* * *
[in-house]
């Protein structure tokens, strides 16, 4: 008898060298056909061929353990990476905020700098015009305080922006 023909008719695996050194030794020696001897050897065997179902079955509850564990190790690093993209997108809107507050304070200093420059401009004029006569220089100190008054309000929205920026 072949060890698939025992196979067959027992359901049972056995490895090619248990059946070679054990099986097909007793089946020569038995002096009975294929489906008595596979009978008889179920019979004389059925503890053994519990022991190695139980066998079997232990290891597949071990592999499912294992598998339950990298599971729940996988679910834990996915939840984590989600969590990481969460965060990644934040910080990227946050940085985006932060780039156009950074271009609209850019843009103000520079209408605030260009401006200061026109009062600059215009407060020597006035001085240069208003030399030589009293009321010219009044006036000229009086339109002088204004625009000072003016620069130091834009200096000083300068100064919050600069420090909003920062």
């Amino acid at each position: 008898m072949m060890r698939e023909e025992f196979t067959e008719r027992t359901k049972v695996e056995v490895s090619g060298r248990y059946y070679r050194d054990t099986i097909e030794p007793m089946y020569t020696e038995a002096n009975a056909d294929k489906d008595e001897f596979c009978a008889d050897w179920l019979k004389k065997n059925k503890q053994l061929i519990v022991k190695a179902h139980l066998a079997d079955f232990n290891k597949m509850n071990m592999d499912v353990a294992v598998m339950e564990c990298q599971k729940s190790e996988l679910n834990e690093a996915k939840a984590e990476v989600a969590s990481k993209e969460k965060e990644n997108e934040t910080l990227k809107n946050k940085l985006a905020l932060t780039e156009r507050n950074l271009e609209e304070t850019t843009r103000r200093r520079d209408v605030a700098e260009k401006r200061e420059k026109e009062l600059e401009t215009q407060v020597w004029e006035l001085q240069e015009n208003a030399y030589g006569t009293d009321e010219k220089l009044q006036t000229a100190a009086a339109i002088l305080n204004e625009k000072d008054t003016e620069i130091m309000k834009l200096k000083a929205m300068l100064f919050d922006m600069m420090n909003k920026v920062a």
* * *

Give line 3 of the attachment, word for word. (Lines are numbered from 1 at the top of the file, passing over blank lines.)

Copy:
């Amino acid at each position: 008898m072949m060890r698939e023909e025992f196979t067959e008719r027992t359901k049972v695996e056995v490895s090619g060298r248990y059946y070679r050194d054990t099986i097909e030794p007793m089946y020569t020696e038995a002096n009975a056909d294929k489906d008595e001897f596979c009978a008889d050897w179920l019979k004389k065997n059925k503890q053994l061929i519990v022991k190695a179902h139980l066998a079997d079955f232990n290891k597949m509850n071990m592999d499912v353990a294992v598998m339950e564990c990298q599971k729940s190790e996988l679910n834990e690093a996915k939840a984590e990476v989600a969590s990481k993209e969460k965060e990644n997108e934040t910080l990227k809107n946050k940085l985006a905020l932060t780039e156009r507050n950074l271009e609209e304070t850019t843009r103000r200093r520079d209408v605030a700098e260009k401006r200061e420059k026109e009062l600059e401009t215009q407060v020597w004029e006035l001085q240069e015009n208003a030399y030589g006569t009293d009321e010219k220089l009044q006036t000229a100190a009086a339109i002088l305080n204004e625009k000072d008054t003016e620069i130091m309000k834009l200096k000083a929205m300068l100064f919050d922006m600069m420090n909003k920026v920062a």